Dr. Larry Gluck is the 2018 recipient of the Healthcare Transformation Award

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A career of nearly forty years healing and fighting cancer is enough to earn accolades. But talk with Dr. Larry Gluck, medical director for the Cancer Institute of Greenville Health System since 2002, and you’ll quickly gather that his work is more than a job—it is an extension of himself: inquisitive, analytical, a farmer’s son, a Boy Scout turned Sherlock Holmes cancer detective.

From his research, Dr. Gluck knows change happens on a molecular level—that’s where the true healing lies. As this year’s recipient of the Healthcare Transformation Award, the doctor and researcher is proudly one of Greenville’s own.

Photograph by Eli Warren

How do you start your day? >> I’m awake by 5:30, eat breakfast at the hospital, and check in at the lab. On any given day, I’m seeing patients and showing people around the Life Center. But I always begin early—it’s important to me to have the quiet time in order to focus before things get going.

Your involvement with cancer treatment and research spans decades. When did you first feel called to the medical field, and to oncology in particular? >> I started in biochemistry. In medical school, I found all the disciplines to be interesting, and for a while I wondered if surgery was the way to go. But back in my days of medical school, left-handed people weren’t welcome in the operating room—it was considered a disruption. It was during residency where I moved to hematology and then oncology. During that time, a college student, who’d been sick all week, came into the office and said to me, “I think I have the flu,” but nothing came up on his exam. When I looked at his blood sample under a microscope, coupled with all the other data, I knew at once: he had leukemia. I call hematology the Sherlock Holmes of medicine. By being inquisitive and intuitive, you can figure out the mystery.

Cancer research and treatment is ever-changing. What innovations do you envision moving forward? >> Right now, there is a molecular revolution happening in medicine. This plays well with someone like myself who started in biochemistry. I enjoy the blend of clinic time and lab time. With these two united, I can see a patient on the floor, then go straight to the lab downstairs. It’s that whole Sherlock Holmes idea again. It used to be that when someone came in with a heart attack, we could locate the blockage, but nothing on a smaller scale. And what I call the molecular revolution will not solely be based on a physical exam. Now, it can go way below the level of a physical exam to what is an invisible universe. That’s taking medicine to a whole new vista.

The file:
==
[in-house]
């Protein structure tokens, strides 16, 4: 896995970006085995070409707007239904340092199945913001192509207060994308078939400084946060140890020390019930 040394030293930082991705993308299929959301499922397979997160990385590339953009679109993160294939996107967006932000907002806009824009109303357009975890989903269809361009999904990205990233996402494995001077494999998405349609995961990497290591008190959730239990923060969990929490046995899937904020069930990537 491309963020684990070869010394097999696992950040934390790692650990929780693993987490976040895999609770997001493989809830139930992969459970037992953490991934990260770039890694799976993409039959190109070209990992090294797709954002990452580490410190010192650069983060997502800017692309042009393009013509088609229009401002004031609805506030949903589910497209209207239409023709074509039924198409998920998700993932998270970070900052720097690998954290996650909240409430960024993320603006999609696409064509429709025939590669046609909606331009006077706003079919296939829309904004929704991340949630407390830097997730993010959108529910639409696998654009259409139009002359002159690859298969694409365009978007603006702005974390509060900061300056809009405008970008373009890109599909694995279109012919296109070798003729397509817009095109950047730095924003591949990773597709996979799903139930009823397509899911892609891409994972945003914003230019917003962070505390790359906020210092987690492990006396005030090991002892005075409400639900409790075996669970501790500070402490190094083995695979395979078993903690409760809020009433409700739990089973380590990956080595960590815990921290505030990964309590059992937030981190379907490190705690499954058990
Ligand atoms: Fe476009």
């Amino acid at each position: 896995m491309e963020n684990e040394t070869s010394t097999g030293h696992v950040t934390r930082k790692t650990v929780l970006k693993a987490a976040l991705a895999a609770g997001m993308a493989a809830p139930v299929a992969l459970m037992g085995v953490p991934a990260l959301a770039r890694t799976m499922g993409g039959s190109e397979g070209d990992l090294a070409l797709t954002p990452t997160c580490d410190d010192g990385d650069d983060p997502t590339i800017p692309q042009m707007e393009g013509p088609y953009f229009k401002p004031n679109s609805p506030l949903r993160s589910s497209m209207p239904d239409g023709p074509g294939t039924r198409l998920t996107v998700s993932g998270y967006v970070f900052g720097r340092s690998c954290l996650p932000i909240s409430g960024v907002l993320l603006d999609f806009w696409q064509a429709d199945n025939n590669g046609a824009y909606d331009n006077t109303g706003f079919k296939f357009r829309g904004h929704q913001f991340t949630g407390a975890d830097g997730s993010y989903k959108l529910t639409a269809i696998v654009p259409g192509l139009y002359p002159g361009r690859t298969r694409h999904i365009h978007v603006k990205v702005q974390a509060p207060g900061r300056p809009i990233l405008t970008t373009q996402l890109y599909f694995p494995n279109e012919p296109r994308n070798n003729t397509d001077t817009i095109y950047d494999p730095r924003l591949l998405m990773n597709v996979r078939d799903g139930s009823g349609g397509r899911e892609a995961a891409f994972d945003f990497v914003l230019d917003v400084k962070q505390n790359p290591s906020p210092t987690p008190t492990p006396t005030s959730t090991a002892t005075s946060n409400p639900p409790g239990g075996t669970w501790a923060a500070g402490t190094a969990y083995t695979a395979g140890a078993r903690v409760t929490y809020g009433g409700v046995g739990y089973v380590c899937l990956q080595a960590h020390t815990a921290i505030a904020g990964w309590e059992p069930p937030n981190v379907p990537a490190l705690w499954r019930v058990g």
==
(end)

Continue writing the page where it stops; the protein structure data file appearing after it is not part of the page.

“For more than a century, GHS has been committed to advancing the health and well-being of those we serve. Dr. Gluck exemplifies our vision through his remarkable leadership, wisdom, and commitment to our patients and our community.”—Dr. Spence Taylor, president, Greenville Health System

 

Where do you believe your drive to give your time and talent comes from? >> Actually, a couple things: One, I come from a long line of farmers. I truly think there is a work ethic and self-sufficiency that you grow up with, and then there is an inherited disposition. The other is simply that in the hometown where I grew up, there was and is a first-class prep school: Mercersburg Academy. I attended the boarding school as a “townie” on a scholarship. It was a first-class education that introduced me to teachers, scholars, and to a world of learning.

Philanthropy is certainly vital to providing the best healthcare options for anyone, especially those diagnosed with cancer. How do you encourage the community to give of their time and resources? >> Someone has to invite a person into the process long before there is even a notion of philanthropy. I say that you have to come in and kick the tires. And so I carve out time on Tuesdays and Fridays where I make myself available to show individuals or groups what we are doing. I invite them into the science, the experience. If that rings true with them, then they want to invest because it is personal.

This article originally appeared in TOWN Magazine‘s November 2018 Giving Issue

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